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Financial sanctions are probably not the first thing that comes to mind when you think about the work and operations of international charitable work. Like everyone else, charities and their trustees must not only understand financial sanctions, but comply with them.
It’s the news that every charity leader dreads: your organisation is experiencing a cyber attack, orchestrated by cyber criminals who want to loot as much of your confidential data as possible. The question is, will the cyber criminals be successful?
Charities have reported being victims of fraud or cybercrime 645 times since the start of the pandemic in March, amounting to £3.6 million in total losses, according to the Charity Commission.
Accepting donations from cyber criminal groups could be deemed as profiting from crime, money laundering or handling stolen goods – so don’t do it
From Action Fraud (the UK’s national reporting centre for fraud and cyber crime) fraud is defined as:
The Charity Commission is warning trustees and donors to strengthen defences as it fears the pandemic has created environments that are enabling charity fraud.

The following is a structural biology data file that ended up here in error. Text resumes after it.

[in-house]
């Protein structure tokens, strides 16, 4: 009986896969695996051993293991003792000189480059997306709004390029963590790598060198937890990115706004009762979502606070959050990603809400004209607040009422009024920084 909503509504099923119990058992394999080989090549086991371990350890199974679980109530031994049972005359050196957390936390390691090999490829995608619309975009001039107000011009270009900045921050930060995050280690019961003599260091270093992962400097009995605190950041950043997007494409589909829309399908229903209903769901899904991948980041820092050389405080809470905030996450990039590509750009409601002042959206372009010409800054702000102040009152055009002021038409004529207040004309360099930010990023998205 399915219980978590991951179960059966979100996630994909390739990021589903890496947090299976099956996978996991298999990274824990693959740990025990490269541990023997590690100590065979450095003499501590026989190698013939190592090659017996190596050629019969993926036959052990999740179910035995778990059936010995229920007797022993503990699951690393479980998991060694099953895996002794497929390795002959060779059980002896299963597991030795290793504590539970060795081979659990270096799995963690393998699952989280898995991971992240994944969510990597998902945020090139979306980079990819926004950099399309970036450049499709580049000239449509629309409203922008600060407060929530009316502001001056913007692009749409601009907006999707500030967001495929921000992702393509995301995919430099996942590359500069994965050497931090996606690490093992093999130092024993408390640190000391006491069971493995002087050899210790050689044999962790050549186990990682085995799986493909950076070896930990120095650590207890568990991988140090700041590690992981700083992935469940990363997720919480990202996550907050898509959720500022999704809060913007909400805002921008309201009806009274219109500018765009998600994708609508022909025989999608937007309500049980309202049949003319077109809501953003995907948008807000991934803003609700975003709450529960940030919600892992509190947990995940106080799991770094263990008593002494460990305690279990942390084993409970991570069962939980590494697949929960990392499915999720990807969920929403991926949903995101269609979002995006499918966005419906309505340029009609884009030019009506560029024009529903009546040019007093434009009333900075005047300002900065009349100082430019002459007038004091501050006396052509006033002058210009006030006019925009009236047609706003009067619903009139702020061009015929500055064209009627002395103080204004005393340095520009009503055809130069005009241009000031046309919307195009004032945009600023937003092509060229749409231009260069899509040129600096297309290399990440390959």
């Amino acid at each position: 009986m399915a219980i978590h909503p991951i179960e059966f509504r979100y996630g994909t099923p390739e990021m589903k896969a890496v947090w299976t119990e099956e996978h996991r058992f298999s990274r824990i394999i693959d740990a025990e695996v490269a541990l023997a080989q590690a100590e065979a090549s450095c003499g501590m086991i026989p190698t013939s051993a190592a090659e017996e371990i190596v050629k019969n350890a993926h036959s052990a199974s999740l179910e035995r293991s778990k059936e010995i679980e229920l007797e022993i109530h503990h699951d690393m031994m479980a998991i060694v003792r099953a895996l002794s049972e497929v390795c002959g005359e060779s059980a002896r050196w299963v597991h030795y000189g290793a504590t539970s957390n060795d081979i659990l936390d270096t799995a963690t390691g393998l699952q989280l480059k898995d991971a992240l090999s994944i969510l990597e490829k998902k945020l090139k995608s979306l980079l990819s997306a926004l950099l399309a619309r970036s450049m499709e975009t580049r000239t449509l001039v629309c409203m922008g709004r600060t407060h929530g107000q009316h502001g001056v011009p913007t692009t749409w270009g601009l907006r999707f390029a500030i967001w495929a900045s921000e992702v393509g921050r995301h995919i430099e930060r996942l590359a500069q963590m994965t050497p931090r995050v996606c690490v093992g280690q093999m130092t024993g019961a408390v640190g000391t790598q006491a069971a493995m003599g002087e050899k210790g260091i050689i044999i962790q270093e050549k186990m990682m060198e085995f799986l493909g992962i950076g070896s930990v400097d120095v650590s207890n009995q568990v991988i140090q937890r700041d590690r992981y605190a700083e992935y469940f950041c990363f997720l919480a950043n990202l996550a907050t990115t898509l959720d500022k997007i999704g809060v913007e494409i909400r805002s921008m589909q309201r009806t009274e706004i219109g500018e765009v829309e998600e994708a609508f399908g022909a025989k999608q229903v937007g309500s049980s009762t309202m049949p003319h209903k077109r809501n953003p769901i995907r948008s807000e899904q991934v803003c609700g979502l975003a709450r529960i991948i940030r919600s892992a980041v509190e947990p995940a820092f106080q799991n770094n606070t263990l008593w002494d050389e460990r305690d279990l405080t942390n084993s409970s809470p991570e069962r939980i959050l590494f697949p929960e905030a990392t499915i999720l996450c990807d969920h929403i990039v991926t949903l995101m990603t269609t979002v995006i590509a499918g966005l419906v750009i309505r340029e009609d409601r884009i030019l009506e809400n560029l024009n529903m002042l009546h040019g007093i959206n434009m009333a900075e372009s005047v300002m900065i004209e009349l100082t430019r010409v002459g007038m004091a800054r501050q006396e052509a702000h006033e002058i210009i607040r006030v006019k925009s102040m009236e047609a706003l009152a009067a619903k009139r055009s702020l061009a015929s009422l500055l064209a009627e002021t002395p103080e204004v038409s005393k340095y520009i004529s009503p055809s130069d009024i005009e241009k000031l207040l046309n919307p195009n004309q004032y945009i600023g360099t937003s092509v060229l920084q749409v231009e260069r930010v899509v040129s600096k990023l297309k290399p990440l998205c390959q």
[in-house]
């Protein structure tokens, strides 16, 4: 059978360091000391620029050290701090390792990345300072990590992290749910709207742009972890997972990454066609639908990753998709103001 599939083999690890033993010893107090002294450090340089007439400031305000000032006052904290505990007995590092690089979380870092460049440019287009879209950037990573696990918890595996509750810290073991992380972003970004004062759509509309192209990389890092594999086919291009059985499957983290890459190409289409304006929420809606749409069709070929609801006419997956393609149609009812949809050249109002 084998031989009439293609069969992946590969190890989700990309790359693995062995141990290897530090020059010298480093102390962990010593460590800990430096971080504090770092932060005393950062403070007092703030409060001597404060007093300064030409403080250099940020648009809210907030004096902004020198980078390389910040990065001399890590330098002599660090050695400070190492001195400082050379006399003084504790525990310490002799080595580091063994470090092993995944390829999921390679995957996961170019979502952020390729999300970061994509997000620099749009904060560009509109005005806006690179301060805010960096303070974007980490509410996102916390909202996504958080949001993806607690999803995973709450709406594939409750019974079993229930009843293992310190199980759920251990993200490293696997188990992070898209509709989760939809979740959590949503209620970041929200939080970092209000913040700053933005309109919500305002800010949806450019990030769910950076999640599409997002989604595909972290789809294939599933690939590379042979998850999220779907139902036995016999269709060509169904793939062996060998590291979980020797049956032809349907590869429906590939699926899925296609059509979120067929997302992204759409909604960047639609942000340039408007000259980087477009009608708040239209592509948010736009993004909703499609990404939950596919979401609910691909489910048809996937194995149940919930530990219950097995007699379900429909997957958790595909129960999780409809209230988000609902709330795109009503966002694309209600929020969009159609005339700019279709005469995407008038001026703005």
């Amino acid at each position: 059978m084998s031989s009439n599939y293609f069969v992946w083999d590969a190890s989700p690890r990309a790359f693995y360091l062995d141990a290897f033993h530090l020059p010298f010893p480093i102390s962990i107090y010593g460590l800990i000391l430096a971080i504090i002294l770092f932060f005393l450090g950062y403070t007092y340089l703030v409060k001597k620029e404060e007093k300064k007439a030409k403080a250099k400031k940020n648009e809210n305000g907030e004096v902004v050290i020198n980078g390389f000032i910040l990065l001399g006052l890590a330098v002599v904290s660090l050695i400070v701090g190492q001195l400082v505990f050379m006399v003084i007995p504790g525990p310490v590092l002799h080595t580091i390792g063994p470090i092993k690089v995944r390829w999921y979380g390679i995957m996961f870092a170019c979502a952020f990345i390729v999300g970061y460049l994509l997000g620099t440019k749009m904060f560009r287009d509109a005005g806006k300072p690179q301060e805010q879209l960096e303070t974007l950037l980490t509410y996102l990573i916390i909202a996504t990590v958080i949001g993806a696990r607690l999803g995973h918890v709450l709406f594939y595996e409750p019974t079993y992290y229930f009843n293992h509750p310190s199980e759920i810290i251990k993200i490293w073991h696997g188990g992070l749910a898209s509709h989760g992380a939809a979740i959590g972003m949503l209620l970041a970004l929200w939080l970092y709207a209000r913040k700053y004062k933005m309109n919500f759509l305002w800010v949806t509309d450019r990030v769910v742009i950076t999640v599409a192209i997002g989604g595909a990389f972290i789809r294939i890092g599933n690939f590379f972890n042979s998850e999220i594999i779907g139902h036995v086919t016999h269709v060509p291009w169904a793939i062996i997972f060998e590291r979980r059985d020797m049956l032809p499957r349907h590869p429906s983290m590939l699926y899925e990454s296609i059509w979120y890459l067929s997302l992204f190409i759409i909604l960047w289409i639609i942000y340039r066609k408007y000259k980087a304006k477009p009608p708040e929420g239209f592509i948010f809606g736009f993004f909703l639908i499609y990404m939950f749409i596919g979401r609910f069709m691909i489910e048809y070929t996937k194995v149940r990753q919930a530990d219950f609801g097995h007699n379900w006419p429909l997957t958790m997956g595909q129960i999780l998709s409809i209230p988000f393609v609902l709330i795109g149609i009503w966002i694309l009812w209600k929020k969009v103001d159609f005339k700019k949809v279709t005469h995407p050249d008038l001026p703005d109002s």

A Markethill pensioner who admitted stealing almost £9,000 from the Orange Order has been warned she’s facing jail time.
Gael Ikobonga, 32 (02.07.88), of Rush Green Road, Romford was sentenced on Monday 5 October, at Snaresbrook Crown Court, to 28 months' imprisonment for fraud by abuse of position
Do you know the bribery and corruption risks facing your charity? Check out this 60 second practical tutorial on how to protect your charity
A former solicitor has admitted stealing about £350,000 from two charities after he fell foul of a scam. Hugh Lansdell, 71 and from Norwich, last week pleaded guilty at Norwich Magistrates’ Court to one count of fraud by abuse of position between August 2015 and July 2017.
Midlands Fraud Forum Ltd. Reg.No: 06436330 Copyright © March 2014